Nevada is one of the best places in the United States for boondockers. You can camp for free on Bureau of Land Management (BLM) land, which makes up 63% of the state. Another 17% is managed by other federal agencies, so you’re never far from a great, free campsite. Las Vegas might get all the attention, but Nevada is so much more. Explore Gold-Rush ghost towns, park your RV in red-rock canyons, or wake up next to verdant lakes and valleys in the mountains near Reno. Near Elko, you can sleep deep in the mountains and discover cowboy culture. Head to Great Basin National Park to summit mountain peaks among the ancient bristlecone pines. With so much public land and natural beauty, boondocking in Nevada is an experience you’ll never forget.
Boondocking Sites in Nevada
Snowbird Mesa (Poverty Flats)
If you’re interested in visiting Valley of Fire State Park, Lake Mead, Las Vegas, or Mesquite, the Snowbird Mesa dispersed camping area is a great spot. Affectionately called “Poverty Flats,” this area consists of a wide stretch of desert with gorgeous views of the mountains. There’s plenty of room for big rigs, most sites have fire rings, and you’ll usually find other campers in the area. A few restaurants and stores line nearby NV-169 in Moapa Valley and Moapa, so it’s easy to find supplies.
Berry Creek Dispersed Campground
Run by the Forest Service, the Berry Creek Dispersed Campground is a great spot for free camping in Nevada. It’s located about 32 miles from Ely, where you can find fuel, grocery stores, and other essentials. This is a great spot if you’re interested in hiking and boating; the High Schnells Wilderness Area, Cave Lake State Park, and Great Basin National Park are all close by. The campground is lovely, and the sites are tucked into the trees next to the creek, offering beautiful mountain views. Given its high elevation, Berry Creek is usually accessible from May to October.
Lower Bluster Campground
Get off the grid at Lower Bluster Campground. Hidden away in northern Nevada near the tiny community of Jarbidge, this campground is located in the spectacular and lightly trafficked Jarbidge Wilderness Area. Hike among red-rock hoodoos, explore canyons, and return to a campsite with stunning mountain and high-plains views. The campground is open from June to October and offers vault toilets for convenience. It’s best for RVs up to 25 feet long.
The Mugwumps camping area gets its name from the bizarre tufa limestone formations nearby. It sits in the now-dry bed of Winnemucca Lake; nearby, you’ll find the spectacular Pyramid Lake, ancient petroglyphs, Reno, and stunning mountain hikes. Most sites come with fire pits and occasional cell service. This area has a reputation for loose sand and silt, so it’s a good idea to scout it out before driving in your RV.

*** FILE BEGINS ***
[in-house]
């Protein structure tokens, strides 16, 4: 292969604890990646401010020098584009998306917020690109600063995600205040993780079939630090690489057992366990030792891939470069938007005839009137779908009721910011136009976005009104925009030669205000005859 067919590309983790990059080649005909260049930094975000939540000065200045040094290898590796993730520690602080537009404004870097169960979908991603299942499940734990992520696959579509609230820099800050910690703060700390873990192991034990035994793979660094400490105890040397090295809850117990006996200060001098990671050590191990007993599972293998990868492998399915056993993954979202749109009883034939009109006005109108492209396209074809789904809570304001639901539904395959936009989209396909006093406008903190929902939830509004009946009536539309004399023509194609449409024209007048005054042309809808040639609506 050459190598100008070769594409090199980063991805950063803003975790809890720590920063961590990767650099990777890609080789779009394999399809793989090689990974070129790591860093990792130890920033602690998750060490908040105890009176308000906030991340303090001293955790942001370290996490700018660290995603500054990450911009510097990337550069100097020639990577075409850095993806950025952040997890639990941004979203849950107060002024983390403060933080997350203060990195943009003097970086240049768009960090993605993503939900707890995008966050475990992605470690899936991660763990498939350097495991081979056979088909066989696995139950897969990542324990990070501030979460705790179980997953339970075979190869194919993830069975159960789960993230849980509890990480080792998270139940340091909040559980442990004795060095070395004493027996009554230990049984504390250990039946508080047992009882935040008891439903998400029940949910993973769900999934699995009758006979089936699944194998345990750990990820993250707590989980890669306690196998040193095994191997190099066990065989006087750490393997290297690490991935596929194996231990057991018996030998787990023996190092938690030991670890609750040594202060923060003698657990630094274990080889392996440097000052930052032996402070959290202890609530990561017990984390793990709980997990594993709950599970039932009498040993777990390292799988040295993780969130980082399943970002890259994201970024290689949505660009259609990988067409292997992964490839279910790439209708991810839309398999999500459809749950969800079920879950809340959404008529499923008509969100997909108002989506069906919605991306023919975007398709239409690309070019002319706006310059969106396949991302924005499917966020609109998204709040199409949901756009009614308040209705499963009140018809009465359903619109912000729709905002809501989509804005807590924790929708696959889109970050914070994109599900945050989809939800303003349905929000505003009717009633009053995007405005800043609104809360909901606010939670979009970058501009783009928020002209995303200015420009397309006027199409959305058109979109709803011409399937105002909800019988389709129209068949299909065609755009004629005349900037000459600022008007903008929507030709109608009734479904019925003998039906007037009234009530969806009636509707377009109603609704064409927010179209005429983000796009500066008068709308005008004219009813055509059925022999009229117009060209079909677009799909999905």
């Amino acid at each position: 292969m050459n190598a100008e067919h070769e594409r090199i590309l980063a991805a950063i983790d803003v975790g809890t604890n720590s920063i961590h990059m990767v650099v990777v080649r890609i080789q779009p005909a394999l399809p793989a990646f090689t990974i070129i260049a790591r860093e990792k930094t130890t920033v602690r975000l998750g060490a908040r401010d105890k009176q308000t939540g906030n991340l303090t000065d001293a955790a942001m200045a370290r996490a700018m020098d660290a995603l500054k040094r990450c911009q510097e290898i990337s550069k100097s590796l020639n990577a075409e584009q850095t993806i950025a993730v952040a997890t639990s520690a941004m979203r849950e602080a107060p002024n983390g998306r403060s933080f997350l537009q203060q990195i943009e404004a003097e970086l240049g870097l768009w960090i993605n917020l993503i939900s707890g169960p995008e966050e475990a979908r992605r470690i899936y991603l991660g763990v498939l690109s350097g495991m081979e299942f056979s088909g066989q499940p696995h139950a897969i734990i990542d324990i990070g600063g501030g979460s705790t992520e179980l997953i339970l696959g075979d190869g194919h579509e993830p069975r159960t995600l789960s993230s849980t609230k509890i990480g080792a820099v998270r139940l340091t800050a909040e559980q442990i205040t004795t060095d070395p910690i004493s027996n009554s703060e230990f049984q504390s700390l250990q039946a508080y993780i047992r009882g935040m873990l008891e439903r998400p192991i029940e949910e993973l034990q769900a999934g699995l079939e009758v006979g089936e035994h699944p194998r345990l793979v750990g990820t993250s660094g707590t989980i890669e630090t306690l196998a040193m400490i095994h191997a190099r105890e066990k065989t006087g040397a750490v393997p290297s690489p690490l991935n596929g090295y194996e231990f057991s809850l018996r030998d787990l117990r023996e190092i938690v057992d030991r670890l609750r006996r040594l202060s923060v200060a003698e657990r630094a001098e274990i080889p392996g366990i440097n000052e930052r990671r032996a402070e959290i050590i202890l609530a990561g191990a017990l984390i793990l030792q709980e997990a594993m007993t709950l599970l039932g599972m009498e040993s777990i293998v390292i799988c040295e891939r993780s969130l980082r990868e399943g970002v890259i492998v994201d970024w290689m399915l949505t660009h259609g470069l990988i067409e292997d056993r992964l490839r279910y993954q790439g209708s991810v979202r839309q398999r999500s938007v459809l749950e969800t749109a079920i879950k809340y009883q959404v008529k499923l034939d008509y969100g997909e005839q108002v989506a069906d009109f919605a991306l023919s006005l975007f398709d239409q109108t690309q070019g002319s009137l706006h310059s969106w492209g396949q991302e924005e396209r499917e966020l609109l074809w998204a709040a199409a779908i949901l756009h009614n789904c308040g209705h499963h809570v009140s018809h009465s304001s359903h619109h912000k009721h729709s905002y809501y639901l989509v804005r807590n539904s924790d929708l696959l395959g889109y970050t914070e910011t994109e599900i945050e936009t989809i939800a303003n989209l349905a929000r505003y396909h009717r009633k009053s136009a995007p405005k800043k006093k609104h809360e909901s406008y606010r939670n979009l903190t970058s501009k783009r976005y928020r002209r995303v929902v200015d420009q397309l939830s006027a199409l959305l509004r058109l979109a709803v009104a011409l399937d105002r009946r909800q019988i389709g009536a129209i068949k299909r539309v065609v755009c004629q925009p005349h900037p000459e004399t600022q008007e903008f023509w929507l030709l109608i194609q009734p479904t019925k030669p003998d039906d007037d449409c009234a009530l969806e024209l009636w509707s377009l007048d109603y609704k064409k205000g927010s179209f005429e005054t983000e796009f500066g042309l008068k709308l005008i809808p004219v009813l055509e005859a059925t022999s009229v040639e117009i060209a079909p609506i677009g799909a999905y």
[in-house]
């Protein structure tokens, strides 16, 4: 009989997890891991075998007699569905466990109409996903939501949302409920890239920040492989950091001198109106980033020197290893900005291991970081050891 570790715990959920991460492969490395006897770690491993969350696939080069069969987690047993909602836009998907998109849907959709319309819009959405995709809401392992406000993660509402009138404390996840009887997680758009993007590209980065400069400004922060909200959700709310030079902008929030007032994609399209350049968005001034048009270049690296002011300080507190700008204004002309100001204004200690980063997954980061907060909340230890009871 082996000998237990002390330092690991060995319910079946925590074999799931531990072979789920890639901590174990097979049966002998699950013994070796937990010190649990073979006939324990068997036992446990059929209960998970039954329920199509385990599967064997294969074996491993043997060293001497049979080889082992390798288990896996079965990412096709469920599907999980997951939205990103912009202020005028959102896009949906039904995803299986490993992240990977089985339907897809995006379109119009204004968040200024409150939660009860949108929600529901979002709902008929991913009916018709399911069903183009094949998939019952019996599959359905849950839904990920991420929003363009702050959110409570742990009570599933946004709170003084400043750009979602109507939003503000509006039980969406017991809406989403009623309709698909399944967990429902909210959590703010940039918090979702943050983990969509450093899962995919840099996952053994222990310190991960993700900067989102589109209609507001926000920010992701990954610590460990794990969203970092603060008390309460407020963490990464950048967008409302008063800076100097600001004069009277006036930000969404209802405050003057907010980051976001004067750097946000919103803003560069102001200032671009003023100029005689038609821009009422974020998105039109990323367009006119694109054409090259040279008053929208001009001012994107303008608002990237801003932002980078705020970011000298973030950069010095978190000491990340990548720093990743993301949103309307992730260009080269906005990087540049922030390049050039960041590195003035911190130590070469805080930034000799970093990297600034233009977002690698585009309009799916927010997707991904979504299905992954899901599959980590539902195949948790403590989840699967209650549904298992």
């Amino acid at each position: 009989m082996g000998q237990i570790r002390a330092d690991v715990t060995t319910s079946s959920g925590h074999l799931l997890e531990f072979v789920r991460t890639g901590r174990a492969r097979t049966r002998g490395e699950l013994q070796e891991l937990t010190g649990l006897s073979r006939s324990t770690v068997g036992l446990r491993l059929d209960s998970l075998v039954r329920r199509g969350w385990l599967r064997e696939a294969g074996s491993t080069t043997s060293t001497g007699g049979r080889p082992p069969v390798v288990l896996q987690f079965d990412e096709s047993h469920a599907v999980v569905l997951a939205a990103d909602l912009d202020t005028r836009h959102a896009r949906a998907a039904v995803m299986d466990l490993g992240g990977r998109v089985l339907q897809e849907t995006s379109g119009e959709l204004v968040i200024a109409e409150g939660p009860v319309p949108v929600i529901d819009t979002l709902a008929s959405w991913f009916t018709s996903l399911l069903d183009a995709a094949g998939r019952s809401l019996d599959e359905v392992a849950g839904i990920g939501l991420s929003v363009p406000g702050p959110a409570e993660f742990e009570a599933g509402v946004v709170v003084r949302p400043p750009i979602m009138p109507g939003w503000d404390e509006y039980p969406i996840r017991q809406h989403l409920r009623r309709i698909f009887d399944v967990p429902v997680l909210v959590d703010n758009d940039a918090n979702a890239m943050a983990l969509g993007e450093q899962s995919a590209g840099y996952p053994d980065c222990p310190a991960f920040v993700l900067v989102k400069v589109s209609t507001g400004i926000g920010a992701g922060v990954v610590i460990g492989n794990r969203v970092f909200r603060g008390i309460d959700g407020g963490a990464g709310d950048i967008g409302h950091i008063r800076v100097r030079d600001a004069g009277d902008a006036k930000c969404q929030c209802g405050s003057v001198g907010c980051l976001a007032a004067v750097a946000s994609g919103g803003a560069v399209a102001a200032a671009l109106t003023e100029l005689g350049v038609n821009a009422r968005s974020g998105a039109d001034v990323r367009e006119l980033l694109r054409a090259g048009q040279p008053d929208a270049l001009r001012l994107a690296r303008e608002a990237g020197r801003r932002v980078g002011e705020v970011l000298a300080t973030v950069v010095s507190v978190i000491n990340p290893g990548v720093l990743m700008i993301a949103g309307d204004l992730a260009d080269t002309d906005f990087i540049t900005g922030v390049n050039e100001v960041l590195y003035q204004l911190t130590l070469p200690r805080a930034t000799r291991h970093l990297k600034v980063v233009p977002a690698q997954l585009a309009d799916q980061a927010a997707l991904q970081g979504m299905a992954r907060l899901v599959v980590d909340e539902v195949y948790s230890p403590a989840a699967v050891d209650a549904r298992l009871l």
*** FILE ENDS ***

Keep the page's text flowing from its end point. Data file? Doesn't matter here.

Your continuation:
Dayton/Virginia City BLM
If you’re looking for a free campsite near Reno, Lake Tahoe, and Carson City, the Dayton/Virginia City BLM dispersed camping area is a great option. It’s located a few minutes from the community of Mound House, just off of US-50. Sites are located in an open field; they don’t offer beautiful views, but they’re easy to access. Keep in mind that this spot tends to attract partiers, so it can be loud on weekend evenings.
Where to Boondock in Nevada
When you’re planning your trip, there’s no need to worry about where to boondock in Nevada. The answer? Practically anywhere. You’ll find free campsites almost everywhere in the state. Near the major cities of Las Vegas and Reno, plan on driving about an hour out of town. Some of the most popular sites are located in the lush, green mountains north of Reno; these spots are cooler in the summer, making a great base camp for days at Lake Tahoe.
If you want to escape the crowds, look for sites in the center and northeastern parts of the state. Population levels are low, and you’ll find stunning mountains and high deserts around every corner. If you’re not sure where to start narrowing down the options for boondocking in Nevada, contact the local BLM office for recommendations. BLM lands are open to camping as long as you don’t stay for more than 14 days in one spot. After that, you’ll need to move at least 25 miles away.
Free Camping in Nevada
When preparing for your boondocking trip, remember that Nevada is a vast, sparsely populated state. You can drive for hours in the remote areas without seeing a gas station or grocery store, so make sure to stock up in advance and plot out the local services. Cellphone service is also limited in many of the more mountainous areas.
Some dispersed camping areas in Nevada are well-populated, especially during the winter in the southern part of the state. If you’re heading to an isolated BLM area, be sure to tell someone where you’re going. Roads in these regions can be rough, so when in doubt, walk or drive ahead. This extra effort can help you avoid getting stuck or puncturing a tire, especially if you’re driving a bigger RV.
When you’re prepared, boondocking in Nevada is great fun. If you’re feeling social, you can meet an array of interesting people. Prefer outdoor activities and solitude? The mountains, canyons, lakes, and forests of Nevada offer all of the natural beauty and wild adventures you could ever want. Before you head out on your trip, check out our blog for all you need to know about boondocking.
With its vast stretches of public land, Nevada offers some of the best boondocking in the country. Ready to experience this wild landscape? An RV rental from RVshare makes it easy to find the perfect motorhome and start the adventure.